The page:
Pork(List of the Ceremonial Animal)::White-braised pork
Boil a jin of pork for in water until it is almost done. Strain out the liquid, then braise the pork in half a jin of wine and two qian of salt for 2 hours. After this, pour back half of the liquid used for boiling the pork and reduce it to the desired richness. To finish, add green onions, Szechuan pepper, wood ears, garlic chives or similar ingredients. When braising meat, the heat must be initially fierce but gentle afterwards. 
Another method is to first take a jin of pork, one qian of sugar, half a jin of wine, one jin of water, and a half tea-cup of light soy sauce. Boil the meat first in the wine for ten to twenty gun  then add the rest of the ingredients along with one qian of fennel seeds. Continue simmering the meat until soft while reducing the cooking liquid to the desire richness. This preparation is also very good.
: Unlike its better-known relative Red-cooked/braised pork, one rarely sees white-braised pork in modern Chinese cuisine. In fact, a quick google search reveals that most references to the term (白煨肉) is associated with the Suiyuan Shidan. The closest example to white-braised pork that I can think of is the classical preparation of Taiwanese pork hock noodles（猪脚麵線) that uses little to no soy-sauce. The cuilinary trend, sadly, seems to be towards the use of more and more soy-sauce to the point that now the noodles have now split into “clear-cooked” (清燉) and “red-cooked” variants (紅燒), where the meat is cooked with salt or soy-sauce, respectively. Maybe this is just the more “global” shift in Chinese cooking, where people just tend to go more towards the darker soy-sauced/richly flavour items more than the simply flavoured stuff. For instance, the term lu (滷) was used exclusively to describe brine, but is now so commonly used in describing soy-sauce based braising that its original meaning had largely changed. Use the terms lu shui (滷水), lu wei （滷味）, and indeed， lu， is now all about the soy-based stewing liquid, items cooked in said liquid, and the cooking technique using the liquid, respectively.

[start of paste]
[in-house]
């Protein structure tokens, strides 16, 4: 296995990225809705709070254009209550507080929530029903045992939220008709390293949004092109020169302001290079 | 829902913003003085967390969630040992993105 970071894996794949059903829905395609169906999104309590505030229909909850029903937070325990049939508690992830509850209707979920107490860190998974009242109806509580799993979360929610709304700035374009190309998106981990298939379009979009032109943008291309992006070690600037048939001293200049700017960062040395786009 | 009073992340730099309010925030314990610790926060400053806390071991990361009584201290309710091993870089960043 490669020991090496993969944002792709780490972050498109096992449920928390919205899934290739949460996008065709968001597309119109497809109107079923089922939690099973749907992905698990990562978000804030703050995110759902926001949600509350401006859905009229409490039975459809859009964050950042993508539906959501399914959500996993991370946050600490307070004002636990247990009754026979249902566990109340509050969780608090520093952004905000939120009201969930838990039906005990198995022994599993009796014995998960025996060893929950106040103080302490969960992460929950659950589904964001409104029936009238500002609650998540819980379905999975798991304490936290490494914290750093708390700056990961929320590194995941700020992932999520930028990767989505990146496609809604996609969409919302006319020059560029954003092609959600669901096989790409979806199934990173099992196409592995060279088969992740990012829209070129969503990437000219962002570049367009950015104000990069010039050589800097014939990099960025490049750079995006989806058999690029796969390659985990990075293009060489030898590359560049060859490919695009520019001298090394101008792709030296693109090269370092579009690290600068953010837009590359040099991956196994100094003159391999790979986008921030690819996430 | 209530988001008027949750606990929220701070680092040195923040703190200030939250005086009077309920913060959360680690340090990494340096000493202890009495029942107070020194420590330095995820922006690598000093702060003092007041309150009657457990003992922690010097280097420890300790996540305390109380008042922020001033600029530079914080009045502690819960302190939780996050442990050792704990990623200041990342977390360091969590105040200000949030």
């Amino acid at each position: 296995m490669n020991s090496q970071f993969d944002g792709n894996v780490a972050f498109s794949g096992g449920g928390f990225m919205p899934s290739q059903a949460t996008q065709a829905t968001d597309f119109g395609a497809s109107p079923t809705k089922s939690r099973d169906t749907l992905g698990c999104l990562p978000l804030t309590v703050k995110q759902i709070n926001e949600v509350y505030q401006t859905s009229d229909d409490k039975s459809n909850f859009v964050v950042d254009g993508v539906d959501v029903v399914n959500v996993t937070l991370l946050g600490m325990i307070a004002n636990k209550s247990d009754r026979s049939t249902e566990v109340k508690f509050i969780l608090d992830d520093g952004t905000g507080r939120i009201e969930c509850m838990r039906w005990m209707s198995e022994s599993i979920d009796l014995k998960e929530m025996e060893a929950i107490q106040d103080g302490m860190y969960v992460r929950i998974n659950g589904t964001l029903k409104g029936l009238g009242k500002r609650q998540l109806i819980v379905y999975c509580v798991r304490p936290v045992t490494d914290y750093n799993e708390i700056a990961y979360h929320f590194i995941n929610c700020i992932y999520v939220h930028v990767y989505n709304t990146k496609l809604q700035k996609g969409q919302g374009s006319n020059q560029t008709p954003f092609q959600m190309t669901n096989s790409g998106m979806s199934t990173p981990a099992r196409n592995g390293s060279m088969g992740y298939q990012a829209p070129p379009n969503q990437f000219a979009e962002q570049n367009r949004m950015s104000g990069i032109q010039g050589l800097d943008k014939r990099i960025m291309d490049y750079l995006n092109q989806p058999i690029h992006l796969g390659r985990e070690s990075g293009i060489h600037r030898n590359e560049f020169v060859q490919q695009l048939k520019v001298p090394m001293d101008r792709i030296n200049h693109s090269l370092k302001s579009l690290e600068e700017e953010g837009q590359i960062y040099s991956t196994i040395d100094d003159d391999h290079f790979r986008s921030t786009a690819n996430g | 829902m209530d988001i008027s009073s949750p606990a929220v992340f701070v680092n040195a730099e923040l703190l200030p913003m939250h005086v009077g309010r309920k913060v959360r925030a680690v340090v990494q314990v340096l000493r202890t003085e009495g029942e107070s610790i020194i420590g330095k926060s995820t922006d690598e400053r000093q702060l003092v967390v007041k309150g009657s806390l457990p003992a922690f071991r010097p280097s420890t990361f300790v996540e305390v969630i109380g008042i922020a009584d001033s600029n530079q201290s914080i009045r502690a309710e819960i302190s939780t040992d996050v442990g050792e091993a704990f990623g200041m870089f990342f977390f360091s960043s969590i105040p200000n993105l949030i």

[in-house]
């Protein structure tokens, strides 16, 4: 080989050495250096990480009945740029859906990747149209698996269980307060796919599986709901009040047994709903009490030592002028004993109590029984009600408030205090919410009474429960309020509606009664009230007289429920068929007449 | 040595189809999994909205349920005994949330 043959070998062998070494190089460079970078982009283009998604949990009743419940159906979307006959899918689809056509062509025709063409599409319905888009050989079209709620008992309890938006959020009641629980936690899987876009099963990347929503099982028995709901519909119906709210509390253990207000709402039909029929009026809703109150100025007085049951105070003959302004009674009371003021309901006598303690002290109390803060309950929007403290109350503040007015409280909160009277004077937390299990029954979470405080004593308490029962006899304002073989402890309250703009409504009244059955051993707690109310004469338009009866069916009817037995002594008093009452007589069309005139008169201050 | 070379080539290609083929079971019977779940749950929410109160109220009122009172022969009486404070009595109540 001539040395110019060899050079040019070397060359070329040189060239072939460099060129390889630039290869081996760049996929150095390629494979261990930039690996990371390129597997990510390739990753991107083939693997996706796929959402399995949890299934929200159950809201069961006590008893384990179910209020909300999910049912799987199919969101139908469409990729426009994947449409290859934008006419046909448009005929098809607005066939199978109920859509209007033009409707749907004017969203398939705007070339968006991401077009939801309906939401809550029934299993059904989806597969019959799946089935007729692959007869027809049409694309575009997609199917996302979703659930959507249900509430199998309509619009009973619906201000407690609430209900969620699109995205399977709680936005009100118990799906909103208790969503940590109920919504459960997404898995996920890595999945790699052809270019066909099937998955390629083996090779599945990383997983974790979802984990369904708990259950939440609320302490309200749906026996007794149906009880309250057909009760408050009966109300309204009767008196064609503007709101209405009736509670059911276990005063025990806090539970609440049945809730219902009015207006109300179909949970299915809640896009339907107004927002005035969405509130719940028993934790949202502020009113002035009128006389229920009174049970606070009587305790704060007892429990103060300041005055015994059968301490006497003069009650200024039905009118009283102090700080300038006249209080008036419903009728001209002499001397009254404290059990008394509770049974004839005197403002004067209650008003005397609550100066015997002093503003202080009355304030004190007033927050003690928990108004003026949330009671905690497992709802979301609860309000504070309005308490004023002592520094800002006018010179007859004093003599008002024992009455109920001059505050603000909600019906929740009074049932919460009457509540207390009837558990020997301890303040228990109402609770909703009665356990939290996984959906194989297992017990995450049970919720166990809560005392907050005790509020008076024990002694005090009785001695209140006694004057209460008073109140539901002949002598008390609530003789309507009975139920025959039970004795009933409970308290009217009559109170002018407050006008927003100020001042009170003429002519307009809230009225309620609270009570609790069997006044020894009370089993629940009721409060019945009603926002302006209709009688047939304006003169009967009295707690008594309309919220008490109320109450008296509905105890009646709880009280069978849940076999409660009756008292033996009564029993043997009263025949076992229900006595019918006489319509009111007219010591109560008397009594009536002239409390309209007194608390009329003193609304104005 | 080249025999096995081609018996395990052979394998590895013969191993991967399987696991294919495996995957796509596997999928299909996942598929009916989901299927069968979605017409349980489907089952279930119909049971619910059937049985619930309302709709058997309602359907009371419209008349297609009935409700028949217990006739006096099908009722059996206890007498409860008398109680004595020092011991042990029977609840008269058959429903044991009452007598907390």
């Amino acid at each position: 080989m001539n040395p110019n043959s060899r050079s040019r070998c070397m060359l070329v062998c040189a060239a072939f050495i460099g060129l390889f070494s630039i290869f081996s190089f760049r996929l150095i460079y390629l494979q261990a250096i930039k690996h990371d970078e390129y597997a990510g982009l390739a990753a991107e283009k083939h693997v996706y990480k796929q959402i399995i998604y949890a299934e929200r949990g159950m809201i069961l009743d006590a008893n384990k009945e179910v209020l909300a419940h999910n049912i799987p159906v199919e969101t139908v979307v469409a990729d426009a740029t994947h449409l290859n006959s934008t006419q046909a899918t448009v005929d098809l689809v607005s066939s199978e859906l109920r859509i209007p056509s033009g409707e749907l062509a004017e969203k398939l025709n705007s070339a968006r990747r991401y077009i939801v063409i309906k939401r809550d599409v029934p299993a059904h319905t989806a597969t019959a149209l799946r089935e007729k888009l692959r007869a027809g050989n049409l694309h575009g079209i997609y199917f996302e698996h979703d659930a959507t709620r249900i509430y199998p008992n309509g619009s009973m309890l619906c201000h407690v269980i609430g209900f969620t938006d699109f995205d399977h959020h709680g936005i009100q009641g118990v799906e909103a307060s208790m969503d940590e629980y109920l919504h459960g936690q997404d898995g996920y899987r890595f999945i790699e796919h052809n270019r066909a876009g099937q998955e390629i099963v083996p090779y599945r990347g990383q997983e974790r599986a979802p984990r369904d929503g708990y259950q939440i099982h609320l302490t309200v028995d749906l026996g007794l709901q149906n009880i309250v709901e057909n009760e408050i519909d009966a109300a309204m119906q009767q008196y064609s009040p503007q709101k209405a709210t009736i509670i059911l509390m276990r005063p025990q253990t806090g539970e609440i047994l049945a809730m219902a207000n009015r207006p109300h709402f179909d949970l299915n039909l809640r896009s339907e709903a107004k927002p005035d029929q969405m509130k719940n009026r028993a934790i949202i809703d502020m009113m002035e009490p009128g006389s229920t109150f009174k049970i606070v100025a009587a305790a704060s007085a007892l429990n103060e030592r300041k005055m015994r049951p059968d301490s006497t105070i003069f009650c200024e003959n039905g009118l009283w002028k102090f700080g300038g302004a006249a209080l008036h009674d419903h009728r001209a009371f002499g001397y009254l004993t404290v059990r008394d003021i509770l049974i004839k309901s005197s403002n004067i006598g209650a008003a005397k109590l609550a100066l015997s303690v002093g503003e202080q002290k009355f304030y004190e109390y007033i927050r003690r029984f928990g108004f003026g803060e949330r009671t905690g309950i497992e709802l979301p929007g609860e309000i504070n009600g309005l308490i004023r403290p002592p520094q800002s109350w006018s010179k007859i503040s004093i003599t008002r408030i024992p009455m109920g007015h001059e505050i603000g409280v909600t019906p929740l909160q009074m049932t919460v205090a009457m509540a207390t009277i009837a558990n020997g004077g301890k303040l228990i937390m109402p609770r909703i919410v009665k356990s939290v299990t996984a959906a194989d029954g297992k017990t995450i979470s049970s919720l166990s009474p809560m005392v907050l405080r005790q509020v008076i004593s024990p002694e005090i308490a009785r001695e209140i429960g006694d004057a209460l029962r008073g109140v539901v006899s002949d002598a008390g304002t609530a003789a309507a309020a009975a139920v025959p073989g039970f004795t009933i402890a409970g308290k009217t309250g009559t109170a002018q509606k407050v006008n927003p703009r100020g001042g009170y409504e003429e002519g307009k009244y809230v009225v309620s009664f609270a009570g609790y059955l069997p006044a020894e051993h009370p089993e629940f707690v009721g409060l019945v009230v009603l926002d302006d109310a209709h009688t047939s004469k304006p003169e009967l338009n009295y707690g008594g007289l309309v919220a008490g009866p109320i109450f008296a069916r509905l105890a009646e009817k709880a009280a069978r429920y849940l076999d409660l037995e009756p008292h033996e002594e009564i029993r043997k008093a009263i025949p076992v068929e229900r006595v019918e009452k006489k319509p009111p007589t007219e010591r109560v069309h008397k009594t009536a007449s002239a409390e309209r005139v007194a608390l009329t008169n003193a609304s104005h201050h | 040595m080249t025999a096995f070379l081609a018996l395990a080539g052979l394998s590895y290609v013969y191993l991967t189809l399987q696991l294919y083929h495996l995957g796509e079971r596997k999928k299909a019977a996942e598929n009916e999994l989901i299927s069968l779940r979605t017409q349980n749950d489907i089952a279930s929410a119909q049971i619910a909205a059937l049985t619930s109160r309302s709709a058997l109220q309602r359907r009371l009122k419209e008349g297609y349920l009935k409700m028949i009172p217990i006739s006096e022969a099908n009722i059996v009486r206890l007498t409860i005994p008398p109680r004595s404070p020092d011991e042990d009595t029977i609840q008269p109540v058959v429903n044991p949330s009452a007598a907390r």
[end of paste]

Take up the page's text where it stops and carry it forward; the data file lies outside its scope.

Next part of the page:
: Here we go with this gun (滾) business again. In Pork 1: Pig’s Head, I’ve sorta decided it’s 3 seconds/滾 which makes 10-20 gun around 30-60 seconds. This step sounds like boiling off the alcohol.
List of Essential Knowledge::Accompaniment
It is said in a proverb: “For each type of woman there is a matching man.” In Li-Ji (禮記) it is said: “One should compare a person against those most similar to him.” Are the methods of cuisine any different? The success of a dish depends on its ingredients’ mutual support and accompaniment. One should accompany light tasting ingredients with other light tasting ingredients, rich ingredients with other rich ingredients, soft ingredients with the soft, and firm ingredients with the firm, this way they are well matched and in harmony. Note that some ingredients can be used as accompaniment in either meat or vegetarian dishes, such as mushrooms, fresh bamboo shoots, and winter melon. Ingredients the accompany meat dish well but not vegetarian dishes, include green onions, garlic chives, fennel seed, and garlic. Ingredients that accompany vegetarian dishes well but not meat dishes, include celery, lily bulbs, and sword beans. I often see crab roe being added into bird’s nest soup and lily bulbs being cooked with chicken and pork. This is similar to someone sitting two bitter rivals such as Tang Yao  and Su Jun  facing each other; a completely ridiculous decision. That said, there are ingredients that coordinate well despite being on opposite sides. For instance, one can quite effectively use vegetable oil to stir-fry meats and use animal fats to stir-fry vegetable items.
: Tang yao (唐尧) was one of the mythic emperors sages from even before Xia dynasty (2100-1600 BC) little is know definitively about his life but wisdom is often attributed to him by Chinese scholars and Chinese emperors often claim descent from him.
: Su Jun (蘇峻) was a warlord/general in the Jin Dynasty who fought bloody wars, rebelled and tried to overthrow his imperial goverment (succeeding for a short while), and died a bloody death.